MDP’s policy on strengthening family ties is central to children’s rights and child protection. This policy ensures that government efforts were not only concentrated on tertiary interventions (protection from abuse) but building families and preventing breakdown.

Prior to Nasheed’s administration children were removed from their families prematurely and placed in residential state care facilities. This practice increased incidences where parents gave up on children too quickly, deprived them of their right to grow up in a family environment and at the same time increased state spending.

MDP had put in many measures to reduce removing children prematurely by increasing social work assistance and providing social protection benefits. Valuing the family unit is fundamental in Islamic law and hence this policy not only mirrored our religious values but strengthened the right to a healthy family environment as afforded by the UN Convention on the Rights of the Child. Even taking into consideration these policies, there is still a long way to go. Yet it is safe to assume that the path is right.


The coalition government has been characterized by widespread, systematic and institutionalized brutality. The level of mass aggression by the state party in recent history of Maldives has never been as severe as today. Many women and men suffered direct physical and sexual assaults. Testimonies from many victims have been documented and presented to the ICCPR Committee in 2012.

Neither the State structures nor the Human Rights Commission have acknowledged the brutality or taken steps against those responsible; instead many police officers were rewarded with promotions and extra benefits. Children internalizing the violence from the State party perpetrated on innocent civilians by those who are meant to protect them have caused long-lasting psychological damage.

Additionally, the Coalition government has discontinued social protection benefits that were established by President Nasheed. The government also proposed a 14% increase in the defense budget in 2012. All these factors are not conducive to effective child protection.

It is maybe for these reasons that the Coalition’s promises present a confusing mixture of social protection policies. What is most concerning, as far as children are concerned, is the promise to establish three extra shelters for children and for women who suffer domestic violence.

Family and Child Protection Services receive on average 7 cases per week on issues relating to minor family conflict, behavioural issues or various forms of abuse. Most cases are not considered in the extreme categories requiring immediate removal of children into State care. Even if cases that require removal into state care, it is in child’s best interest to reintegrate them with a family as soon as possible.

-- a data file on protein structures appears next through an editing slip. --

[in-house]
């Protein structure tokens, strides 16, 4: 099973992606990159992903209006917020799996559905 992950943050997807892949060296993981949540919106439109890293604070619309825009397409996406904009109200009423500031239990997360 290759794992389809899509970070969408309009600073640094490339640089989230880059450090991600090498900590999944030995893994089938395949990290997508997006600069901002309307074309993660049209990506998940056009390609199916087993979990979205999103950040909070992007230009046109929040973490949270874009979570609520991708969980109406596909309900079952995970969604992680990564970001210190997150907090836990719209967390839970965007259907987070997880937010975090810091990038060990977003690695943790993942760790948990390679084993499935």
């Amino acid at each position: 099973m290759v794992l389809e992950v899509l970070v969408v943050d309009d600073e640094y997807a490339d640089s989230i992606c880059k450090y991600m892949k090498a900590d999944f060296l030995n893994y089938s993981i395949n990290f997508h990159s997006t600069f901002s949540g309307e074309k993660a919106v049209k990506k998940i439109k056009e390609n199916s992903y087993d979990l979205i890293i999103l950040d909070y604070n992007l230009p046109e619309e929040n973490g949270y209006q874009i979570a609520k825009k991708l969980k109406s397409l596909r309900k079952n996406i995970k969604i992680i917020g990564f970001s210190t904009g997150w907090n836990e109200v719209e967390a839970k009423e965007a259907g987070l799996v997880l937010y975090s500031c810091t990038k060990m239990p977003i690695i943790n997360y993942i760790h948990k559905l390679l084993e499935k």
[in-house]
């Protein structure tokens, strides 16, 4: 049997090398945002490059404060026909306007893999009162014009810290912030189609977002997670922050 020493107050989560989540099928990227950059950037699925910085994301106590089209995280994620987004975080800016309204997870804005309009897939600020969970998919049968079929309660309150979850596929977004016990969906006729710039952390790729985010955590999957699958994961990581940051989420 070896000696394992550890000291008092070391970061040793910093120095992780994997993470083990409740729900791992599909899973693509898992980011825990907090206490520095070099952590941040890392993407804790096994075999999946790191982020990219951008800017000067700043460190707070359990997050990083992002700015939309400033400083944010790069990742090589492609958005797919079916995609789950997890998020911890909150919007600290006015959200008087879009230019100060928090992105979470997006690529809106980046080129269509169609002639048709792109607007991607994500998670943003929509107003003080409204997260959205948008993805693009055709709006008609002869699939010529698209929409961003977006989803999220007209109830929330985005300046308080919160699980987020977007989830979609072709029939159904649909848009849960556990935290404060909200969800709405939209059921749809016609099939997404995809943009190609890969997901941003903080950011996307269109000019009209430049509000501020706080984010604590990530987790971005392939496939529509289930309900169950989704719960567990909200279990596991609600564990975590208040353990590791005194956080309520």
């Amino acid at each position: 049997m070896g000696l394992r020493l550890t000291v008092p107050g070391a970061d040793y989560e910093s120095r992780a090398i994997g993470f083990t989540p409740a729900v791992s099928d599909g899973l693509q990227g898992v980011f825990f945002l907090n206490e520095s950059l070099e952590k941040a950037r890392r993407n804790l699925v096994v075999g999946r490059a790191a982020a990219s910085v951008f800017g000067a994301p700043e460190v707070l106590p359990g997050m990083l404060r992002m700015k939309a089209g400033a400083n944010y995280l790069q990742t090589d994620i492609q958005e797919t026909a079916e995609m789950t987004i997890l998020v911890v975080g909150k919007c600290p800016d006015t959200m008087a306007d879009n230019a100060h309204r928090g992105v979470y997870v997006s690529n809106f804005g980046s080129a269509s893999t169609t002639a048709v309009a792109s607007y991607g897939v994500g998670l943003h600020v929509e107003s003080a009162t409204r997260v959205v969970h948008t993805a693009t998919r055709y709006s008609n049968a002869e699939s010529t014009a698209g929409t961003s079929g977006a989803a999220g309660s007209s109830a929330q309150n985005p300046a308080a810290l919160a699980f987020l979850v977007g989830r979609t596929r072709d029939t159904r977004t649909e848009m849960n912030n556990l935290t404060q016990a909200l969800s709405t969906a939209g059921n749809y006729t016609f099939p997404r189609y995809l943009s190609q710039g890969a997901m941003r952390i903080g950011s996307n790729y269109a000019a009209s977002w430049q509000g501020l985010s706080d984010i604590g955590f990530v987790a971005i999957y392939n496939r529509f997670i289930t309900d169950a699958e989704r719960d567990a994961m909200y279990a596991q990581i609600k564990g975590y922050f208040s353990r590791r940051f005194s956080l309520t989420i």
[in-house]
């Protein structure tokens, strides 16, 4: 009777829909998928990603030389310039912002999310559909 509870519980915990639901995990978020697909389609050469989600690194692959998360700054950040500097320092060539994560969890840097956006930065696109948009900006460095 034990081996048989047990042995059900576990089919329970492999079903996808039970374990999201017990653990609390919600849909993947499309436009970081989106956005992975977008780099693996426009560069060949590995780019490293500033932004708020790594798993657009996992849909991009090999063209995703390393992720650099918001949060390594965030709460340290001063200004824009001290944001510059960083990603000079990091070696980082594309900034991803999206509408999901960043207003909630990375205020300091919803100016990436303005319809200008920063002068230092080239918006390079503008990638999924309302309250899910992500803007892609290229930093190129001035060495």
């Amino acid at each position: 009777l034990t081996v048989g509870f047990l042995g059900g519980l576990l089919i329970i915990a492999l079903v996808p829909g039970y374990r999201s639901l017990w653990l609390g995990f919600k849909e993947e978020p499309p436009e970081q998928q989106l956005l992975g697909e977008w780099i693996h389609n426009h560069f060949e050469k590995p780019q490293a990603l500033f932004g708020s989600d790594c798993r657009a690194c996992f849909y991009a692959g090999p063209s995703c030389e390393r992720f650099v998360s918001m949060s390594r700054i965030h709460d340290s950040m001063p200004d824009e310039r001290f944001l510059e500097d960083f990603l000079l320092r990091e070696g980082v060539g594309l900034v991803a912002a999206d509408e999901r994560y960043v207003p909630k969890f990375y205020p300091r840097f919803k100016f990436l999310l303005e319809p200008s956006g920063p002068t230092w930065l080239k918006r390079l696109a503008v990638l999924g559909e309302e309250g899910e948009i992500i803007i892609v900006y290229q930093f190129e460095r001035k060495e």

On 17 August 2013, The Economist, in its article “Children’s Homes – The Nanny State” published figures around the world illustrating that institutions are being closed and family-based care is being favoured. This global movement is due to the fact that children who grow up in institutions are far more likely to offend, end up in prisons, develop adjustment issues and so on.

The Maldives does not need more institutions, especially with limited experience and services in place for resocialisation back into the community. This policy alone outweighs the other policies as this policy assumes that more and more children need to be institutionalised and there will be an increase in women being abused. There is no attention on preventing such incidences.


The above discussions show that the Jumhooree Party focuses largely on economic gains, PPM focuses on conservative provisions of welfare where individuals continue relying on the government, Coalition government believes that there will be an increase in children requiring institutional care, and MDP emphasises balance of economic growth and social protection. It is advisable that all parties would benefit from developing policies relating to mental health, as currently the systems in place are grossly insufficient.

The increasing budget deficit has been a struggle for the Maldives. The Majlis Budget Committee estimated the Maldives budget to reach 27% of the GDP by the end of 2012. In response, the International Monetary Fund (IMF) has warned that the country ‘risks running out of reserves and miring the country in poverty.’[3] Therefore to bring about the change we seek, we need to start looking at the evidence on the ground.

Most parties, apart from MDP, from the policies announced, have promised policies without considering the already existing deficit. What we need is a sustainable mechanism through existing means to fill the void. Not aspirational pledges that risk debilitating the state. Although every individual wants the future to be prosperous, fanciful pledges or going into further debt is not what the population deserves. The society and its children deserve to be built on constructive, not destructive, policies and pledges. We need to start acting upon a code of ethics that benefit the larger social needs, relationships and groups rather than one based on individual needs and relationships.

It is time that we take the moral step of progress and set the good of many before the interests of the few and be concerned for the welfare of the community without hope of an individual return.

[1] El-Shafi, H. A. L., (2003), “Judicial Training in Islamic Jurisprudence”, in Haleem, A. M., Sherif, O. A., & Daniels, K., (Eds) (2003), Criminal Justice in Islam: Judicial Procedure in Sharia, I.B.Tauris, p. 168

[2] ICJ, supra note 19, p. 169; Velezinee, A., (2012), Constitution Breach by the Judicial Service Commission, Hijack of the Judiciary, and link to 7 February 2012 Coup d’ etat.

[3]Bosley, D., (7th May 2012), “IMF predicts dire consequences if deficit reduction fails”, Minivan News.